Foreign trade plunges at port Port's share of business lowest in 20-plus years.

August 14, 1991|By Jon Morgan | Jon Morgan,Evening Sun Staff

Foreign trade crossing the docks at the Port of Baltimore fell nearly 20 percent last year, leaving the port with its smallest share of North Atlantic cargo business in more than two decades, according to newly released statistics.

State officials point to some hopeful signs revealed in the first half of this year. But figures assembled by the Maryland Port Administration from federal data paint a far more gloomy picture for 1990 than had been previously indicated. The figures show:

* Despite millions of dollars in public investment, the port has failed to increase its trade in the lucrative handling of containerized cargo, or goods carried in standardized, vanlike boxes. That business fell last year to its lowest level in at least a decade.

* More than a quarter of the container cargo handled last year was domestic, a category that includes barge traffic from competing ports, business Baltimore once sought to avoid in favor of ship calls. It also includes ship trade with Puerto Rico.

* Baltimore's total foreign cargo tonnage last year was down 19.3 percent from the year before.

"The past is the past and we are looking forward to the future," said port administration spokesman J.C. Shay.

The port administration earlier this year released its tally of cargo handled at the state-owned piers, which showed an 11 percent decline in general cargo. But that rate of decline nearly doubled in the federal statistics compiled and released this week by the port administration.

Unlike the previous figures, the statistics released this week include data from privately-owned terminals, including the port's auto business, which is leveling off.

The port's share of the tonnage crossing docks from Virginia to Maine -- the North Atlantic range -- fell to 9.6 percent in 1990, from 11.8 percent the year before and 11.2 percent the year before that. Figures before 1967 were not available, but since then the port's market share has never been as low as 9.6 percent. In 1979, Baltimore's share was 14.7 percent.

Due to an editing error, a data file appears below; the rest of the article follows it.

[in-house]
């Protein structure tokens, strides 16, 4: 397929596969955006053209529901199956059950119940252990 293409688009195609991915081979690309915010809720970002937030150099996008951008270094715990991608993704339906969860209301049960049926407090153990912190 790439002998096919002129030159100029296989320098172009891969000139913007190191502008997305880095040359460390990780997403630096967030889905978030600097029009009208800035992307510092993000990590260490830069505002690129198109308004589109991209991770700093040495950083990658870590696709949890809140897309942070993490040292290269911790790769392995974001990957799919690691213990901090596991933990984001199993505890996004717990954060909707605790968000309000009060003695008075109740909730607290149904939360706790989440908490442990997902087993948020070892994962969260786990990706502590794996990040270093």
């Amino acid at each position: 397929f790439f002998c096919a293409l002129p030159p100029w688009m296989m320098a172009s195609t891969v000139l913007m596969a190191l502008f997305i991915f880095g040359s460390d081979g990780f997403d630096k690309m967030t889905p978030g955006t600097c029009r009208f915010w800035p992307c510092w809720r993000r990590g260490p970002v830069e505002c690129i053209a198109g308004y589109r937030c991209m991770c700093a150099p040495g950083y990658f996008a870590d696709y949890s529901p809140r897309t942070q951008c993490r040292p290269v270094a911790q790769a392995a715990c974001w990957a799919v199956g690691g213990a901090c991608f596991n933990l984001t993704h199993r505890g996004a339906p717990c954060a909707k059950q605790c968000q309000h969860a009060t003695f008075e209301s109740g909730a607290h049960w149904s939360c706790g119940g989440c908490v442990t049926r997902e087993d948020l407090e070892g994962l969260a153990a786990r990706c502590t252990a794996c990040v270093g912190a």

In 1990, Baltimore's share of the business handled at all U.S. ports fell to 2.6 percent, from 3.2 percent the year before.

Grain, coal and other "bulk" commodities were down 19.4 percent at Baltimore last year, compared with the year before. General cargo was down 18.5 percent.

General cargo, which consists of containers, autos and other commodities not handled in bulk form, totaled 4.2 million tons. Although it represents less tonnage than bulk trade, general cargo is responsible for far more jobs because it requires more handling and processing.

State officials have spent millions of tax dollars in recent years to attract general cargo, especially containers. The $250 million Seagirt Marine Terminal was designed specifically to enhance container business.

But foreign and domestic container traffic fell to 3.9 million tons last year, from 4.3 million the year before and 4.7 million the year before that. The domestic component of that has remained relatively stable at around 1 million tons a year throughout the 1990s, but foreign container business fell last year to 2.8 million tons.

Although the port still profits from domestic trade, much of it comes in the form of barges which produce much smaller economic ripples than do ocean-going vessels that require many more goods and services, from tugs to fuel. Vessel calls at the port totaled 2,293 last year, down 7.4 percent from the year before.

Last year the port suffered through two strikes and the loss of three shipping lines that either went out of business or opted to step up their business at competing ports. All of this greatly aided the archrival Port of Hampton Roads, Va., which saw its foreign cargo rise 7 percent, to 70.5 million tons, and its general cargo volume grow by more than 10 percent, to 7.2 million tons.

Virginia has successfully taken advantage of deregulation in the shipping and railroad industries, which lessened Baltimore's traditional advantage of being closer to the Midwest industrial center. Ships now find it cheaper to dock in Virginia than to travel up and down Chesapeake Bay.

A worldwide reputation of labor instability has also hurt Baltimore's image.

"They [Baltimore] have been in a declining situation for some time. It is disappointing," said Leo Donovan, a vice president with Booz Allen and Hamilton, a Bethesda consulting firm active in the maritime industry.

The port has long tried to position itself as the "load center" of the mid-Atlantic, or the port of choice where ships would load and unload cargo to be trucked or barged in and out of ports elsewhere in the region. But the opposite has happened, with Baltimore growing more dependent upon cargo unloaded in other ports, chiefly Hampton Roads, Donovan said.

"It could still be a significant container port, but on a smaller scale . . . I would stop short of saying they will ever become the load center they dreamed of in the mid-'70s," Donovan said.

He said there is still substantial reason for hope in Baltimore, including Seagirt, a state-of-the-art terminal. Also, Hampton Roads is becoming congested and there is new leadership at Baltimore, he said.

Cargo was up at Baltimore in the first half of the year compared with the same period a year earlier, although some of that growth is due to the low totals from the year before, he said.

"1990 was a very poor year. I'm not sure they've turned the corner yet. But I think they've reached the bottom," Donovan said.

"Don't assume the trend is a continuum. They always seem to change in the port business," Donovan said.

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